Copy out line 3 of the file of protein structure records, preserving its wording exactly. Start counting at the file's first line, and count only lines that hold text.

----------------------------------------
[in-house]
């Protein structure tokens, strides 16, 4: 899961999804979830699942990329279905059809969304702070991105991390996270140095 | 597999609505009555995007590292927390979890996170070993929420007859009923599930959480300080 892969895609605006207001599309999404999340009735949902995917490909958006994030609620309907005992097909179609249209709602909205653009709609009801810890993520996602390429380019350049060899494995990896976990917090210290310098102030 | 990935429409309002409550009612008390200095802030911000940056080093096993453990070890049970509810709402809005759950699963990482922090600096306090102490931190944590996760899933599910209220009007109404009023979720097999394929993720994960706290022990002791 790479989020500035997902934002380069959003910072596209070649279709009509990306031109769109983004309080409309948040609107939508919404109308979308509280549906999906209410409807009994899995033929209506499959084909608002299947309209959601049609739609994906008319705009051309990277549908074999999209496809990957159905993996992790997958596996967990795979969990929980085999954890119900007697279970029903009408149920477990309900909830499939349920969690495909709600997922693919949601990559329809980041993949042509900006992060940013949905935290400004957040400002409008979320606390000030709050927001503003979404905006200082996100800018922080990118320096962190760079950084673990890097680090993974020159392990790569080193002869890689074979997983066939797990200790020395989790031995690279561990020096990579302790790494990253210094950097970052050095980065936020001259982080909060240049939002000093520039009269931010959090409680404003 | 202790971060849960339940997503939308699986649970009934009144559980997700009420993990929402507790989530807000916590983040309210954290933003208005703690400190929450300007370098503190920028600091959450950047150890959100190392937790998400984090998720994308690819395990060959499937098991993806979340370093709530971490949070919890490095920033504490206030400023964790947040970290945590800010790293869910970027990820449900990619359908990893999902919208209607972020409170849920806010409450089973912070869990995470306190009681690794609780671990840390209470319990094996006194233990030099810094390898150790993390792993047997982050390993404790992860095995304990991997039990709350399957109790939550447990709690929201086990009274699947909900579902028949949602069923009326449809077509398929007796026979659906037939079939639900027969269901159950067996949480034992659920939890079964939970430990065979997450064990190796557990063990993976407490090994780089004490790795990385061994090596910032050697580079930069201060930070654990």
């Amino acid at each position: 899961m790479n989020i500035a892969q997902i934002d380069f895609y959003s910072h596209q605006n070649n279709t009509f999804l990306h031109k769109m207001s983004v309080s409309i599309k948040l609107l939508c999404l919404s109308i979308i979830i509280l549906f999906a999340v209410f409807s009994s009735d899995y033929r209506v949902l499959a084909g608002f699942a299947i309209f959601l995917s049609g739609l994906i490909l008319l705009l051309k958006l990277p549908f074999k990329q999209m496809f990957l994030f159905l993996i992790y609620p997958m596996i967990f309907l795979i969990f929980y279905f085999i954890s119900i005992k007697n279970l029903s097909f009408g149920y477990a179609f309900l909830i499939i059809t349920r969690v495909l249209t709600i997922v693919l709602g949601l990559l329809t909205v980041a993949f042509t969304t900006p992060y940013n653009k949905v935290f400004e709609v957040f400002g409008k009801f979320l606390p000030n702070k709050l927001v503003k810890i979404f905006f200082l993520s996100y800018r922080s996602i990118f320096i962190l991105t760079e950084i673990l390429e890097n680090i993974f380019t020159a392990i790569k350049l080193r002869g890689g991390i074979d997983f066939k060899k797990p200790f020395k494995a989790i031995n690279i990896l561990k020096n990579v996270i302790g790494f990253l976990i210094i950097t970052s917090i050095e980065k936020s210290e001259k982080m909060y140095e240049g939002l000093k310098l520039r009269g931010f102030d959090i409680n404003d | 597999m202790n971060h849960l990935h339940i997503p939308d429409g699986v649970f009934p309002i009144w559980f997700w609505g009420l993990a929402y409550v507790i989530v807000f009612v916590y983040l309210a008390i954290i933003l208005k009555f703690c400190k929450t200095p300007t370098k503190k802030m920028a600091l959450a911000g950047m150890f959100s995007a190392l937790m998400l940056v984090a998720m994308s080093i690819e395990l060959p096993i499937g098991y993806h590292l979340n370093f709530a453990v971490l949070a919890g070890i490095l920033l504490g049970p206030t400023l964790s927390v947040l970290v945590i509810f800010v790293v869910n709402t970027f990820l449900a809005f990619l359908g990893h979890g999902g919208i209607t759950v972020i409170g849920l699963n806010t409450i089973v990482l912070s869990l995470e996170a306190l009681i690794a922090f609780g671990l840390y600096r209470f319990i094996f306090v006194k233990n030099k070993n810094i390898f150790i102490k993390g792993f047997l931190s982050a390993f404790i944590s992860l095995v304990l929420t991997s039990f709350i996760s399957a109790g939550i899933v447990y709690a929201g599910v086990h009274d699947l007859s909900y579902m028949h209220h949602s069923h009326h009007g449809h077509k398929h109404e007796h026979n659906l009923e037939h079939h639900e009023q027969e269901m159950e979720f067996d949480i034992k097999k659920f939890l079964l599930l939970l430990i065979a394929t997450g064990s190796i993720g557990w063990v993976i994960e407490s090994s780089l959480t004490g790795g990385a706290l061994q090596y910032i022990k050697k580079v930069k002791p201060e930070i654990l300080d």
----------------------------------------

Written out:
């Amino acid at each position: 899961m790479n989020i500035a892969q997902i934002d380069f895609y959003s910072h596209q605006n070649n279709t009509f999804l990306h031109k769109m207001s983004v309080s409309i599309k948040l609107l939508c999404l919404s109308i979308i979830i509280l549906f999906a999340v209410f409807s009994s009735d899995y033929r209506v949902l499959a084909g608002f699942a299947i309209f959601l995917s049609g739609l994906i490909l008319l705009l051309k958006l990277p549908f074999k990329q999209m496809f990957l994030f159905l993996i992790y609620p997958m596996i967990f309907l795979i969990f929980y279905f085999i954890s119900i005992k007697n279970l029903s097909f009408g149920y477990a179609f309900l909830i499939i059809t349920r969690v495909l249209t709600i997922v693919l709602g949601l990559l329809t909205v980041a993949f042509t969304t900006p992060y940013n653009k949905v935290f400004e709609v957040f400002g409008k009801f979320l606390p000030n702070k709050l927001v503003k810890i979404f905006f200082l993520s996100y800018r922080s996602i990118f320096i962190l991105t760079e950084i673990l390429e890097n680090i993974f380019t020159a392990i790569k350049l080193r002869g890689g991390i074979d997983f066939k060899k797990p200790f020395k494995a989790i031995n690279i990896l561990k020096n990579v996270i302790g790494f990253l976990i210094i950097t970052s917090i050095e980065k936020s210290e001259k982080m909060y140095e240049g939002l000093k310098l520039r009269g931010f102030d959090i409680n404003d | 597999m202790n971060h849960l990935h339940i997503p939308d429409g699986v649970f009934p309002i009144w559980f997700w609505g009420l993990a929402y409550v507790i989530v807000f009612v916590y983040l309210a008390i954290i933003l208005k009555f703690c400190k929450t200095p300007t370098k503190k802030m920028a600091l959450a911000g950047m150890f959100s995007a190392l937790m998400l940056v984090a998720m994308s080093i690819e395990l060959p096993i499937g098991y993806h590292l979340n370093f709530a453990v971490l949070a919890g070890i490095l920033l504490g049970p206030t400023l964790s927390v947040l970290v945590i509810f800010v790293v869910n709402t970027f990820l449900a809005f990619l359908g990893h979890g999902g919208i209607t759950v972020i409170g849920l699963n806010t409450i089973v990482l912070s869990l995470e996170a306190l009681i690794a922090f609780g671990l840390y600096r209470f319990i094996f306090v006194k233990n030099k070993n810094i390898f150790i102490k993390g792993f047997l931190s982050a390993f404790i944590s992860l095995v304990l929420t991997s039990f709350i996760s399957a109790g939550i899933v447990y709690a929201g599910v086990h009274d699947l007859s909900y579902m028949h209220h949602s069923h009326h009007g449809h077509k398929h109404e007796h026979n659906l009923e037939h079939h639900e009023q027969e269901m159950e979720f067996d949480i034992k097999k659920f939890l079964l599930l939970l430990i065979a394929t997450g064990s190796i993720g557990w063990v993976i994960e407490s090994s780089l959480t004490g790795g990385a706290l061994q090596y910032i022990k050697k580079v930069k002791p201060e930070i654990l300080d």